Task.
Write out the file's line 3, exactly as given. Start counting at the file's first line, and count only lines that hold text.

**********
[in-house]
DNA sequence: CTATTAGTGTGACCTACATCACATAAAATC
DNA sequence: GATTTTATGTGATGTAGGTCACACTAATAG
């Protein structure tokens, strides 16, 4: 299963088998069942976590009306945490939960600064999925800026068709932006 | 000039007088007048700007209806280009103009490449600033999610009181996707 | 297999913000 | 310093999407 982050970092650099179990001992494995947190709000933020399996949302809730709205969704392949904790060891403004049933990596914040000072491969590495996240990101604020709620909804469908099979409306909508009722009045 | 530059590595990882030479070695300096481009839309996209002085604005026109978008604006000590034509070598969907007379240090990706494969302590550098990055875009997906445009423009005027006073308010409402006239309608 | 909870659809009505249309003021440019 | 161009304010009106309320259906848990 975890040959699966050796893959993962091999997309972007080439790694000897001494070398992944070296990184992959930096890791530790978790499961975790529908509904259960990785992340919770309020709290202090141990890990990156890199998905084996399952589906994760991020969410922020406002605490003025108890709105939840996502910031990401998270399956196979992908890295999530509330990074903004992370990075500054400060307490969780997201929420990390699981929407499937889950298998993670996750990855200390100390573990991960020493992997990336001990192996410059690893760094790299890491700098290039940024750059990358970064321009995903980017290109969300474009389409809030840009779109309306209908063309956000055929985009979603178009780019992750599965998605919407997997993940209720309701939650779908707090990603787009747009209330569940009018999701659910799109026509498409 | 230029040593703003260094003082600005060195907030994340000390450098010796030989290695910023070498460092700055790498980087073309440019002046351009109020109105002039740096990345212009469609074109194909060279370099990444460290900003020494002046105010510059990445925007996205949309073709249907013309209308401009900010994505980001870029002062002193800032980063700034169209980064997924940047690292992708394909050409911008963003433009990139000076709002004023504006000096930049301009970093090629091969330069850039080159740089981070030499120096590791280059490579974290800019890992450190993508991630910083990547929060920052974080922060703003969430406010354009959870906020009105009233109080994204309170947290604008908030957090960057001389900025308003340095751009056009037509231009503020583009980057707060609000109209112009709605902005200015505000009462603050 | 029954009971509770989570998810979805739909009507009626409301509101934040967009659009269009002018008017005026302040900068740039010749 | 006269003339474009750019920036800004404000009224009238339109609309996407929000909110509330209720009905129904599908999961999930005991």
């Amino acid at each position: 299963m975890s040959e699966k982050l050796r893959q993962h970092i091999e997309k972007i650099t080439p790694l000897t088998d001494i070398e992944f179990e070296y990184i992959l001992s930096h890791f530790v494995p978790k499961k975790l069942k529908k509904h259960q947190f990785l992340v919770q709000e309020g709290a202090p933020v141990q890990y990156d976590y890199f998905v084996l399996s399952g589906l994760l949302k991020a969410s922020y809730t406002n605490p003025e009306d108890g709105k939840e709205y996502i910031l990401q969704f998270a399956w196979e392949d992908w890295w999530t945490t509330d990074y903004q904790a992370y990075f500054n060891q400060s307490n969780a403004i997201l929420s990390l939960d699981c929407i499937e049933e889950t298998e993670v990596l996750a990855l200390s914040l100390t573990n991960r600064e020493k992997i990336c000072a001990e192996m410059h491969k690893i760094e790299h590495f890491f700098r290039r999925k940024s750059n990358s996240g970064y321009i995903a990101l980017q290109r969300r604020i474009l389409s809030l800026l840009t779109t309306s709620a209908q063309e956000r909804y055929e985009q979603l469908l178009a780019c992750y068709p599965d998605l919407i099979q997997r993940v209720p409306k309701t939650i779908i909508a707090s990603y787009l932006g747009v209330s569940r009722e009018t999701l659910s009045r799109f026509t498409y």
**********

DNA sequence: GATTTTATGTGATGTAGGTCACACTAATAG